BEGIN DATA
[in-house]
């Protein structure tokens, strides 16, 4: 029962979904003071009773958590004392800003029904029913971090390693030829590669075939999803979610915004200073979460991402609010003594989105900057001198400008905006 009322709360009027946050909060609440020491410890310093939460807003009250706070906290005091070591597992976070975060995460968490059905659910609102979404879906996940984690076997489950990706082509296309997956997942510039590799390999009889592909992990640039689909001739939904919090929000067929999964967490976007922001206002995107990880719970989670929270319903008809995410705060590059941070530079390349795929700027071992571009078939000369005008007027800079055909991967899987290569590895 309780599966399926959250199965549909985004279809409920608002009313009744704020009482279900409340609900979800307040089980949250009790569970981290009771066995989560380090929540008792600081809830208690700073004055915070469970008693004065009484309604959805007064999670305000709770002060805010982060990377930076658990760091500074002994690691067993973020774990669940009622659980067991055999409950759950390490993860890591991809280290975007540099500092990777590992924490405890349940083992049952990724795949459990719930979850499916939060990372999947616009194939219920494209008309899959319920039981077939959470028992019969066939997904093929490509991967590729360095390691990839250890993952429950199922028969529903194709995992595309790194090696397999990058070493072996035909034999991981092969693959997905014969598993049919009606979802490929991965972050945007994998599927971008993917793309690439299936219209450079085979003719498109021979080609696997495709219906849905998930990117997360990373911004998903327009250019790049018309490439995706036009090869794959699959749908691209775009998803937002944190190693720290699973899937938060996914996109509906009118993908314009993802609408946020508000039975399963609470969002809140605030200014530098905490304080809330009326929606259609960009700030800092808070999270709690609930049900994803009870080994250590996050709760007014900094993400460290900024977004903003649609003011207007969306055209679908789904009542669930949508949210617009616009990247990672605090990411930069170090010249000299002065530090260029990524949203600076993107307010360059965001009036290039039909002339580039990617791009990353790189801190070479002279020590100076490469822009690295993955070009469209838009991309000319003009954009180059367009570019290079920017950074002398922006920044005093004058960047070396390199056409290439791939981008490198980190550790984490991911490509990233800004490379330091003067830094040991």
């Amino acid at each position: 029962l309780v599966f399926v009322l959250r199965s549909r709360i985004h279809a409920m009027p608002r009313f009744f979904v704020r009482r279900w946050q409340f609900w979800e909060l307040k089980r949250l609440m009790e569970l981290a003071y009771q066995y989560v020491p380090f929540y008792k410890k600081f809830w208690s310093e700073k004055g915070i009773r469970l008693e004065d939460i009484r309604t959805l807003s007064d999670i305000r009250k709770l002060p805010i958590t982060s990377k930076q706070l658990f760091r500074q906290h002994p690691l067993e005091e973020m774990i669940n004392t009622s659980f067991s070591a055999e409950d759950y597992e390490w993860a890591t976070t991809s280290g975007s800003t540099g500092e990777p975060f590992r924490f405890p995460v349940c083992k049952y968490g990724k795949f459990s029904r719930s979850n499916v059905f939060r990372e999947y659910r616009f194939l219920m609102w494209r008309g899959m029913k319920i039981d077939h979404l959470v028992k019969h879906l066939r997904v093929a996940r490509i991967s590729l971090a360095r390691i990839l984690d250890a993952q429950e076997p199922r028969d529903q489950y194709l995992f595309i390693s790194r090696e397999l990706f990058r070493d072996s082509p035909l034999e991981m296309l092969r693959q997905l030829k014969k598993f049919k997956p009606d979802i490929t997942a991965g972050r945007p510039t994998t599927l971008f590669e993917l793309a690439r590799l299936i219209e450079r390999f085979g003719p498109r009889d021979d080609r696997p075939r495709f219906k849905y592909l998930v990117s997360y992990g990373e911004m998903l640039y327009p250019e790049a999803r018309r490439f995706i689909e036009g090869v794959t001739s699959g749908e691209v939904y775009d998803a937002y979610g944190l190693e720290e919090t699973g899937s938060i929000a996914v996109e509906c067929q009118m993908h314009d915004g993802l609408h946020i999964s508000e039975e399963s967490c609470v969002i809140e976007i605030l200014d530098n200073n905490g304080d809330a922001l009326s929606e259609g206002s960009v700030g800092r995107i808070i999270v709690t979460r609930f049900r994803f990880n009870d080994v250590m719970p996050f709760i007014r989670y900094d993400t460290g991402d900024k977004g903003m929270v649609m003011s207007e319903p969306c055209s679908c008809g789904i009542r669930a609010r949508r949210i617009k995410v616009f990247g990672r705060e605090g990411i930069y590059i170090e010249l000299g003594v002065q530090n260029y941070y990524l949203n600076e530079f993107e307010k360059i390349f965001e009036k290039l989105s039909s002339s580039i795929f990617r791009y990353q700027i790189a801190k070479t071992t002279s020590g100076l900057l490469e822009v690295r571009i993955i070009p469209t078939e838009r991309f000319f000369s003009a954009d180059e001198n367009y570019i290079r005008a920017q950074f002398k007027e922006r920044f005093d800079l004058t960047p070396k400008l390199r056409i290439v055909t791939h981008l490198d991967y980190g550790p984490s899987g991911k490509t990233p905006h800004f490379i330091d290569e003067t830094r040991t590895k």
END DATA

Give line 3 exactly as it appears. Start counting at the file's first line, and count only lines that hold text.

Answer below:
């Amino acid at each position: 029962l309780v599966f399926v009322l959250r199965s549909r709360i985004h279809a409920m009027p608002r009313f009744f979904v704020r009482r279900w946050q409340f609900w979800e909060l307040k089980r949250l609440m009790e569970l981290a003071y009771q066995y989560v020491p380090f929540y008792k410890k600081f809830w208690s310093e700073k004055g915070i009773r469970l008693e004065d939460i009484r309604t959805l807003s007064d999670i305000r009250k709770l002060p805010i958590t982060s990377k930076q706070l658990f760091r500074q906290h002994p690691l067993e005091e973020m774990i669940n004392t009622s659980f067991s070591a055999e409950d759950y597992e390490w993860a890591t976070t991809s280290g975007s800003t540099g500092e990777p975060f590992r924490f405890p995460v349940c083992k049952y968490g990724k795949f459990s029904r719930s979850n499916v059905f939060r990372e999947y659910r616009f194939l219920m609102w494209r008309g899959m029913k319920i039981d077939h979404l959470v028992k019969h879906l066939r997904v093929a996940r490509i991967s590729l971090a360095r390691i990839l984690d250890a993952q429950e076997p199922r028969d529903q489950y194709l995992f595309i390693s790194r090696e397999l990706f990058r070493d072996s082509p035909l034999e991981m296309l092969r693959q997905l030829k014969k598993f049919k997956p009606d979802i490929t997942a991965g972050r945007p510039t994998t599927l971008f590669e993917l793309a690439r590799l299936i219209e450079r390999f085979g003719p498109r009889d021979d080609r696997p075939r495709f219906k849905y592909l998930v990117s997360y992990g990373e911004m998903l640039y327009p250019e790049a999803r018309r490439f995706i689909e036009g090869v794959t001739s699959g749908e691209v939904y775009d998803a937002y979610g944190l190693e720290e919090t699973g899937s938060i929000a996914v996109e509906c067929q009118m993908h314009d915004g993802l609408h946020i999964s508000e039975e399963s967490c609470v969002i809140e976007i605030l200014d530098n200073n905490g304080d809330a922001l009326s929606e259609g206002s960009v700030g800092r995107i808070i999270v709690t979460r609930f049900r994803f990880n009870d080994v250590m719970p996050f709760i007014r989670y900094d993400t460290g991402d900024k977004g903003m929270v649609m003011s207007e319903p969306c055209s679908c008809g789904i009542r669930a609010r949508r949210i617009k995410v616009f990247g990672r705060e605090g990411i930069y590059i170090e010249l000299g003594v002065q530090n260029y941070y990524l949203n600076e530079f993107e307010k360059i390349f965001e009036k290039l989105s039909s002339s580039i795929f990617r791009y990353q700027i790189a801190k070479t071992t002279s020590g100076l900057l490469e822009v690295r571009i993955i070009p469209t078939e838009r991309f000319f000369s003009a954009d180059e001198n367009y570019i290079r005008a920017q950074f002398k007027e922006r920044f005093d800079l004058t960047p070396k400008l390199r056409i290439v055909t791939h981008l490198d991967y980190g550790p984490s899987g991911k490509t990233p905006h800004f490379i330091d290569e003067t830094r040991t590895k």